Planet Grok

Where intuition reigns supreme

What is Time?

Posted by PlanetGrok on March 4, 2010

When I was a kid, I spent a lot of time thinking about these sorts of question that I was not fully equipped to think about. Nevertheless, many of my thought experiments were not too far from the truth. As a child, I thought that Time was an illusion created by entropy (I called it ‘movement’ back then), because I thought that if every last subatomic particle in my body froze in place, then I would not age- I would be literally “frozen in time”. This cool interview with Sean Carroll brings back memories of my childhood speculations. Apparently, my prepubescent grokkian senses were wrong and physicists have decided that time takes place even in completely empty space, which I am in no position to argue with.

Sean Carroll also mentions in this interview that time travel backwards is impossible, which I don’t think is entirely accurate – time traveling backwards in our own multiverse “strand” is probably impossible according to what I’ve read, but if it were ever possible to jump back into other (extremely similar) strands of the multiverse, then we would in effect be traveling backwards in time and we wouldn’t run into prohibitive Grandfather paradoxes.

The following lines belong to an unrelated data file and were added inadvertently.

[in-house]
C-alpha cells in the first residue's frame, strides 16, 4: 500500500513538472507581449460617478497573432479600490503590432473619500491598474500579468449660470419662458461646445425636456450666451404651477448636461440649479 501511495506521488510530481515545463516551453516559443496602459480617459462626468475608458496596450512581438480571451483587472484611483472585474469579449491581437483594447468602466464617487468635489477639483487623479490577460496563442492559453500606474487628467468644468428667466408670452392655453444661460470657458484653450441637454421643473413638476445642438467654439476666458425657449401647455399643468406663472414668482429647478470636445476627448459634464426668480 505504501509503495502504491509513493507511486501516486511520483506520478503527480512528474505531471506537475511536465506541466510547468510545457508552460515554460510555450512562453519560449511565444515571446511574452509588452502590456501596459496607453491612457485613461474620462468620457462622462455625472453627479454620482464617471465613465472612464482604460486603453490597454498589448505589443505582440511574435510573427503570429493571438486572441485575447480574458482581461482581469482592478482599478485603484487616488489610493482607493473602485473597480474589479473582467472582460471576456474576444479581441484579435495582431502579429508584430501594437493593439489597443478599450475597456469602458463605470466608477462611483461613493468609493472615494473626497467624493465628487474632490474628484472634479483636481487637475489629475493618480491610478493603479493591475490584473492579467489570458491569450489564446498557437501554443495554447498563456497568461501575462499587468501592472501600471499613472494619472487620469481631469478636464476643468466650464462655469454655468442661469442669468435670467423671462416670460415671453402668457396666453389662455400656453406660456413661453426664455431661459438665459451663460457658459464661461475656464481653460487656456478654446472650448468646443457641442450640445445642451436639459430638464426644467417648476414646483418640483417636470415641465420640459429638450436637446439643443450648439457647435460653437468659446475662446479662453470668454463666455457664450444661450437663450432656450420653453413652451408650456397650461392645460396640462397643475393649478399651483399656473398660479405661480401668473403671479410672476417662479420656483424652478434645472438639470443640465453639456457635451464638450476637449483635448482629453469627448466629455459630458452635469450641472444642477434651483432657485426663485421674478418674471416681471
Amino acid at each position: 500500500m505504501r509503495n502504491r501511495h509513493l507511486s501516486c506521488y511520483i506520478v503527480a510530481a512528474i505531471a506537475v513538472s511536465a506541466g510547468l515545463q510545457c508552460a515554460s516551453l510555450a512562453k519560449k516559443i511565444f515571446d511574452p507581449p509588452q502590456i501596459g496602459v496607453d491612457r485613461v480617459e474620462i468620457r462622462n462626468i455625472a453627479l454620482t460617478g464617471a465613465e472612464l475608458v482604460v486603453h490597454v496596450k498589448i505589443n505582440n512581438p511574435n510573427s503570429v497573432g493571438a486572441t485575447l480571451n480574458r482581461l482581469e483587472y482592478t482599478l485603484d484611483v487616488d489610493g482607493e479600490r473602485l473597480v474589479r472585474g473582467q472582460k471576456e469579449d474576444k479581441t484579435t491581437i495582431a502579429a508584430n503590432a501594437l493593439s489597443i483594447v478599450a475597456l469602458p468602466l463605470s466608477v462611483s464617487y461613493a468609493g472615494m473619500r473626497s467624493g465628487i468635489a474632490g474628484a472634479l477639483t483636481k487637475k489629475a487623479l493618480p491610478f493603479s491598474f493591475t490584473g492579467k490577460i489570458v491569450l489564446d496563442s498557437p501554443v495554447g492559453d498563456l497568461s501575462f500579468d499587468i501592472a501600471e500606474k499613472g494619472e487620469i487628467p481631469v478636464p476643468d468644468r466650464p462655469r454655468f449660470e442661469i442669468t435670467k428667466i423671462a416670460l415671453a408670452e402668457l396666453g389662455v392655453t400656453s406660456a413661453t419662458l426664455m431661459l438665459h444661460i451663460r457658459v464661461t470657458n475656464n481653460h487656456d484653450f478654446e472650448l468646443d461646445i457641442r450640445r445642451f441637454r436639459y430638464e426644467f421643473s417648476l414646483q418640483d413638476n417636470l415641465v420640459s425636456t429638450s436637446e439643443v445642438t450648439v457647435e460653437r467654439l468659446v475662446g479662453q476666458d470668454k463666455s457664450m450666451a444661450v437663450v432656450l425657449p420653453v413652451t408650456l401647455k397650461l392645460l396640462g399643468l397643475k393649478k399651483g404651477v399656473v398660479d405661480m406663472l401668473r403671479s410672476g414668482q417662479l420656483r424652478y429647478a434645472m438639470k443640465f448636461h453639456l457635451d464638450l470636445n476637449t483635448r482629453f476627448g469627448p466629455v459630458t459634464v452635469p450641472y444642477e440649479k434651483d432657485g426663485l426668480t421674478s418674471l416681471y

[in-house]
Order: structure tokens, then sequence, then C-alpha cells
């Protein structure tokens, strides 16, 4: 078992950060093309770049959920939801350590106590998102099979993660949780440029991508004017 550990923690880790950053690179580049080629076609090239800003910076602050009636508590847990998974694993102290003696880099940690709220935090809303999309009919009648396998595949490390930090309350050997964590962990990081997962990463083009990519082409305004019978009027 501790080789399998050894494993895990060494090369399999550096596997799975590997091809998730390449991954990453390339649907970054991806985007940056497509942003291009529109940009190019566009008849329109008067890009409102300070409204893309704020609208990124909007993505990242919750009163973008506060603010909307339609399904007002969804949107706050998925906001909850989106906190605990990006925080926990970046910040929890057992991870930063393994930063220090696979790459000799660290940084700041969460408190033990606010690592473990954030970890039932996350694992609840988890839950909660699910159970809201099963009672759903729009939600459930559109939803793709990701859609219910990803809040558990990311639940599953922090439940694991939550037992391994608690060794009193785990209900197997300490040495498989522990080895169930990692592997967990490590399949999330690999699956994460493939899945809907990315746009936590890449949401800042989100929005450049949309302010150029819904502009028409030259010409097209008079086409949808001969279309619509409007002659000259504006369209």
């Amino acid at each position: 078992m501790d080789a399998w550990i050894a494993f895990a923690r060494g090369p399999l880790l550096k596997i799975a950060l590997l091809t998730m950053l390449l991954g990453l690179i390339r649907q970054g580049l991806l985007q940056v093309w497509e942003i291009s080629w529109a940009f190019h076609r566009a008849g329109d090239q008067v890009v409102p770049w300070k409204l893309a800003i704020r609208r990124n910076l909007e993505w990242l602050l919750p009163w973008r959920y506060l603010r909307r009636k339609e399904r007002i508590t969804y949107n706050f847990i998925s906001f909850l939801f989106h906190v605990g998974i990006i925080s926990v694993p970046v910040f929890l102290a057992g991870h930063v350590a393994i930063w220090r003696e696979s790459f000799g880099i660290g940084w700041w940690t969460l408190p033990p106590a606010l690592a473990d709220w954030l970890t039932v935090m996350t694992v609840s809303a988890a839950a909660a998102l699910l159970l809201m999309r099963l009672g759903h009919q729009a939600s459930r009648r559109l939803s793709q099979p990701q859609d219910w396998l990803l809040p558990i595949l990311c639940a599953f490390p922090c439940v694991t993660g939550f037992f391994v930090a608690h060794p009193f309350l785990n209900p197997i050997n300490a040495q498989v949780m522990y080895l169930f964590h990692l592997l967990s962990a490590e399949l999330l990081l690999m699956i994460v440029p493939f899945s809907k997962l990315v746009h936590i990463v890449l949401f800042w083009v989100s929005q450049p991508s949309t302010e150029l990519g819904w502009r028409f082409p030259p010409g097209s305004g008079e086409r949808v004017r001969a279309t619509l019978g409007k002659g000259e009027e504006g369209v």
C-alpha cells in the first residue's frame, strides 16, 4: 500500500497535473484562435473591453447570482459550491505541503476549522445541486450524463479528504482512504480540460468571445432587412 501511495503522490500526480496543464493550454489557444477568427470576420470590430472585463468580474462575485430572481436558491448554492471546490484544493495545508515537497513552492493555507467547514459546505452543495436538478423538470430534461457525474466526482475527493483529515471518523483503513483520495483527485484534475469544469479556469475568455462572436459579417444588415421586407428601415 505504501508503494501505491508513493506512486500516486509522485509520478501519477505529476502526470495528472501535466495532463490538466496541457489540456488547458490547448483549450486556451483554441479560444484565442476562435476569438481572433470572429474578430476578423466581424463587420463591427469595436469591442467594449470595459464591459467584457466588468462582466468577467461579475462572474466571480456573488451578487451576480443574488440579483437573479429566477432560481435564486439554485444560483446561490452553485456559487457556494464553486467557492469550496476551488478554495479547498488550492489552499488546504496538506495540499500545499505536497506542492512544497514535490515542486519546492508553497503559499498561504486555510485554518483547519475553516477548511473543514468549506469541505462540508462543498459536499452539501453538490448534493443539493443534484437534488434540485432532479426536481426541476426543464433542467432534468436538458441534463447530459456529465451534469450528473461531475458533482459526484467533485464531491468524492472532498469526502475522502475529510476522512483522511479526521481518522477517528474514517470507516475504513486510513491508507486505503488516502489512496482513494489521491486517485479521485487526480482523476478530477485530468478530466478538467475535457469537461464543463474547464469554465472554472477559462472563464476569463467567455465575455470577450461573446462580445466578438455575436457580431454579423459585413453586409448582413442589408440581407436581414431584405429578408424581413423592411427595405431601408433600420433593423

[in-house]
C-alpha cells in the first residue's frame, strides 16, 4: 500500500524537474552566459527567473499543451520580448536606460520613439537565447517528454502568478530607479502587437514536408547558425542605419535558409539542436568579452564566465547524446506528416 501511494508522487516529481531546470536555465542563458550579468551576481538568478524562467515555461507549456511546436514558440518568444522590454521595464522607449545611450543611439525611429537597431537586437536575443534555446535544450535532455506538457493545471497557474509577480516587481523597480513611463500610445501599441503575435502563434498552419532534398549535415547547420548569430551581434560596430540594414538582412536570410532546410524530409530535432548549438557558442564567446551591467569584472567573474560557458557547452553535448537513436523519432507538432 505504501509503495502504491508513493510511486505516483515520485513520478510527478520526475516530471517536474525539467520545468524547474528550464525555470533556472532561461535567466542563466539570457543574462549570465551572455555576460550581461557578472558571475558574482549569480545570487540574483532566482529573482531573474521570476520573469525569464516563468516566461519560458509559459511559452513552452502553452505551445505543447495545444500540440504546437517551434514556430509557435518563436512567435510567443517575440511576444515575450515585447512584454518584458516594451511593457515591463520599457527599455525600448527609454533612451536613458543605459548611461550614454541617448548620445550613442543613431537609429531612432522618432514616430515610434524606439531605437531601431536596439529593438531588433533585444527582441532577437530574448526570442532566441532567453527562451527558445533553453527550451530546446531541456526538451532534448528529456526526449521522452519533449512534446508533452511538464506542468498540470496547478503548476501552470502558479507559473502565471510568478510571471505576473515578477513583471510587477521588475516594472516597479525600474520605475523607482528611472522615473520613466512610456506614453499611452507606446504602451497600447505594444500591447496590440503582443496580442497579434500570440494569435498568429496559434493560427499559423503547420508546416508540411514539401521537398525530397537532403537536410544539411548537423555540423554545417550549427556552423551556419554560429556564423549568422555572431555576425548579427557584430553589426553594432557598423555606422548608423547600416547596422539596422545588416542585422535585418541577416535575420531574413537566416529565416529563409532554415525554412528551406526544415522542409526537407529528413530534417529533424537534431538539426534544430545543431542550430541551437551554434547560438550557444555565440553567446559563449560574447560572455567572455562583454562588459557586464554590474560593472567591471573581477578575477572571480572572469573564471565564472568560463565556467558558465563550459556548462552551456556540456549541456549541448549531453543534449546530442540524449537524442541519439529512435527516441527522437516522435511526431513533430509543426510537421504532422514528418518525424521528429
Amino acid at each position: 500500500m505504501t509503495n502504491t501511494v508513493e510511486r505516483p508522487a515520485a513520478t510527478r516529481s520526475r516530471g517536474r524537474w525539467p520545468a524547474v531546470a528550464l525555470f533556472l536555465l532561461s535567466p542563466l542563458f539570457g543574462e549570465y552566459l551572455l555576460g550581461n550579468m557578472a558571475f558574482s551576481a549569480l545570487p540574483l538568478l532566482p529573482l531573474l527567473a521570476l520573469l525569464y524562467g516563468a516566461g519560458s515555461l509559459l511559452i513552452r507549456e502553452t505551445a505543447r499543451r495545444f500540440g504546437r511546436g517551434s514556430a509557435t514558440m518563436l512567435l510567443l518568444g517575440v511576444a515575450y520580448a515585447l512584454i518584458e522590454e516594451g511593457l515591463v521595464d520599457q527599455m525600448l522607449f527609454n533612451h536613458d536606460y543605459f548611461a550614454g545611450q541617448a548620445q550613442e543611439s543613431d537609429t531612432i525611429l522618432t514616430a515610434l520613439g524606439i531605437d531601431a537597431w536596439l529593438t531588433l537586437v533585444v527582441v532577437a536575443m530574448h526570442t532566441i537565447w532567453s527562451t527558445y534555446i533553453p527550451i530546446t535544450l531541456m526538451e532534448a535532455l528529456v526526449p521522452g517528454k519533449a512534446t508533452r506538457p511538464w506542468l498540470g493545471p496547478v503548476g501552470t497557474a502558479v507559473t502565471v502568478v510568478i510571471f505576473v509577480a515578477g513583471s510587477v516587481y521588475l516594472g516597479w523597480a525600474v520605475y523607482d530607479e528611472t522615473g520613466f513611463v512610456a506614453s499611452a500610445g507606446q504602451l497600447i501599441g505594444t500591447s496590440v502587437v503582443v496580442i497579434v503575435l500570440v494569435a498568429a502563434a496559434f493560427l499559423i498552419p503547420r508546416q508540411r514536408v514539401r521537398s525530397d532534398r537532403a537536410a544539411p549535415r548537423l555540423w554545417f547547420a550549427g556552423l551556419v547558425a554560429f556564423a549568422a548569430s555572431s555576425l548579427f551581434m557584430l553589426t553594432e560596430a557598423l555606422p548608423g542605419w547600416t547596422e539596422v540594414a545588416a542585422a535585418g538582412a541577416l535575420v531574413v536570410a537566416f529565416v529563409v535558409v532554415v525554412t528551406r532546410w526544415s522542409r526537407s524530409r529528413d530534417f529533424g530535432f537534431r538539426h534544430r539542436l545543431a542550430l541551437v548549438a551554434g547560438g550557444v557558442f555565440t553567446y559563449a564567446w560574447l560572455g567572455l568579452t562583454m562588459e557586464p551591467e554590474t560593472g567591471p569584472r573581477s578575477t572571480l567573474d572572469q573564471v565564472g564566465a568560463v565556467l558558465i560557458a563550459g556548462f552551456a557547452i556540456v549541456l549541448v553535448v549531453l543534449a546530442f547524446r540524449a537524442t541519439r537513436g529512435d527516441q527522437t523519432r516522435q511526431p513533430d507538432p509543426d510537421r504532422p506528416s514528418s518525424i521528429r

They also have some discussion on how a high entropy universe such as ours came to be. Aesthetically, I prefer the idea of a big bang / big crunch cycle, but I think that hypothesis has been falling out of favor recently, probably to be superceded by Carroll’s model (described in the article) or something similar.

Further on in the interview, we read about what sounds like some fun, far-out postdoc work: